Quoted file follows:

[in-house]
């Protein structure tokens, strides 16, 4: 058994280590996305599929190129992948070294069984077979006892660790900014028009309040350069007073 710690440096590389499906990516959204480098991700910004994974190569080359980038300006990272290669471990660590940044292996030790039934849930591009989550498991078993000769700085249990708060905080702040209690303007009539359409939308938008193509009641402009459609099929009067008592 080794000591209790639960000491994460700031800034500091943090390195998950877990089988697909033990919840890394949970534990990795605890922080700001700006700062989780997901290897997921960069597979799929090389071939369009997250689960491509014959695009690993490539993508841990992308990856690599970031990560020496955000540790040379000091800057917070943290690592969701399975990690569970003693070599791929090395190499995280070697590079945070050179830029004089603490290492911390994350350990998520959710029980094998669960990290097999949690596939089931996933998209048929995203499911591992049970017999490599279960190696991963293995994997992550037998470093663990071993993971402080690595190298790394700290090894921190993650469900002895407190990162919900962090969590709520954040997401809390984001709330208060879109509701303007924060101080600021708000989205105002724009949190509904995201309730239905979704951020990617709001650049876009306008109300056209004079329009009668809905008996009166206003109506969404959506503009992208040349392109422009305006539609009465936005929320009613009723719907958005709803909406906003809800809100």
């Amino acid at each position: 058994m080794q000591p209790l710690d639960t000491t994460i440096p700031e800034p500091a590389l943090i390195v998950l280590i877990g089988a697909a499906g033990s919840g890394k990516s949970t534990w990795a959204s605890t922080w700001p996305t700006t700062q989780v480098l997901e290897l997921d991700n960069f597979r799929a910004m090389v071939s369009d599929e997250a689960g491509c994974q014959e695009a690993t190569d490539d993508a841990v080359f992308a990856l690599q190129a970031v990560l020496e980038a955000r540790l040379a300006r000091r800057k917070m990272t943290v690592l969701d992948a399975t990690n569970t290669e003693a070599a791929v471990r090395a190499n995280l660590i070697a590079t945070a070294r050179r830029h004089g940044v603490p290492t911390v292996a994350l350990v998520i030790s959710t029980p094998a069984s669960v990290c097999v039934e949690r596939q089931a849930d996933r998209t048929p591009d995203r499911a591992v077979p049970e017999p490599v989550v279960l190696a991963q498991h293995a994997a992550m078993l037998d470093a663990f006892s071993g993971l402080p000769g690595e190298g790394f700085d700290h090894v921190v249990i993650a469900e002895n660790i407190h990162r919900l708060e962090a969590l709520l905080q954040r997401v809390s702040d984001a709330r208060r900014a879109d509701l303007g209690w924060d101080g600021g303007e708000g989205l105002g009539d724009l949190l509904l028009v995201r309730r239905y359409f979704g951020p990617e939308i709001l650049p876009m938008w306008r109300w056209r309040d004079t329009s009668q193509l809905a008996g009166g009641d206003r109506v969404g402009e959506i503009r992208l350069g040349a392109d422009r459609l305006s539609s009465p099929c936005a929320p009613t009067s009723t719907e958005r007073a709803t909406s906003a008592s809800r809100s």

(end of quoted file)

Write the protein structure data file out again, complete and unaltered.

[in-house]
């Protein structure tokens, strides 16, 4: 058994280590996305599929190129992948070294069984077979006892660790900014028009309040350069007073 710690440096590389499906990516959204480098991700910004994974190569080359980038300006990272290669471990660590940044292996030790039934849930591009989550498991078993000769700085249990708060905080702040209690303007009539359409939308938008193509009641402009459609099929009067008592 080794000591209790639960000491994460700031800034500091943090390195998950877990089988697909033990919840890394949970534990990795605890922080700001700006700062989780997901290897997921960069597979799929090389071939369009997250689960491509014959695009690993490539993508841990992308990856690599970031990560020496955000540790040379000091800057917070943290690592969701399975990690569970003693070599791929090395190499995280070697590079945070050179830029004089603490290492911390994350350990998520959710029980094998669960990290097999949690596939089931996933998209048929995203499911591992049970017999490599279960190696991963293995994997992550037998470093663990071993993971402080690595190298790394700290090894921190993650469900002895407190990162919900962090969590709520954040997401809390984001709330208060879109509701303007924060101080600021708000989205105002724009949190509904995201309730239905979704951020990617709001650049876009306008109300056209004079329009009668809905008996009166206003109506969404959506503009992208040349392109422009305006539609009465936005929320009613009723719907958005709803909406906003809800809100």
């Amino acid at each position: 058994m080794q000591p209790l710690d639960t000491t994460i440096p700031e800034p500091a590389l943090i390195v998950l280590i877990g089988a697909a499906g033990s919840g890394k990516s949970t534990w990795a959204s605890t922080w700001p996305t700006t700062q989780v480098l997901e290897l997921d991700n960069f597979r799929a910004m090389v071939s369009d599929e997250a689960g491509c994974q014959e695009a690993t190569d490539d993508a841990v080359f992308a990856l690599q190129a970031v990560l020496e980038a955000r540790l040379a300006r000091r800057k917070m990272t943290v690592l969701d992948a399975t990690n569970t290669e003693a070599a791929v471990r090395a190499n995280l660590i070697a590079t945070a070294r050179r830029h004089g940044v603490p290492t911390v292996a994350l350990v998520i030790s959710t029980p094998a069984s669960v990290c097999v039934e949690r596939q089931a849930d996933r998209t048929p591009d995203r499911a591992v077979p049970e017999p490599v989550v279960l190696a991963q498991h293995a994997a992550m078993l037998d470093a663990f006892s071993g993971l402080p000769g690595e190298g790394f700085d700290h090894v921190v249990i993650a469900e002895n660790i407190h990162r919900l708060e962090a969590l709520l905080q954040r997401v809390s702040d984001a709330r208060r900014a879109d509701l303007g209690w924060d101080g600021g303007e708000g989205l105002g009539d724009l949190l509904l028009v995201r309730r239905y359409f979704g951020p990617e939308i709001l650049p876009m938008w306008r109300w056209r309040d004079t329009s009668q193509l809905a008996g009166g009641d206003r109506v969404g402009e959506i503009r992208l350069g040349a392109d422009r459609l305006s539609s009465p099929c936005a929320p009613t009067s009723t719907e958005r007073a709803t909406s906003a008592s809800r809100s």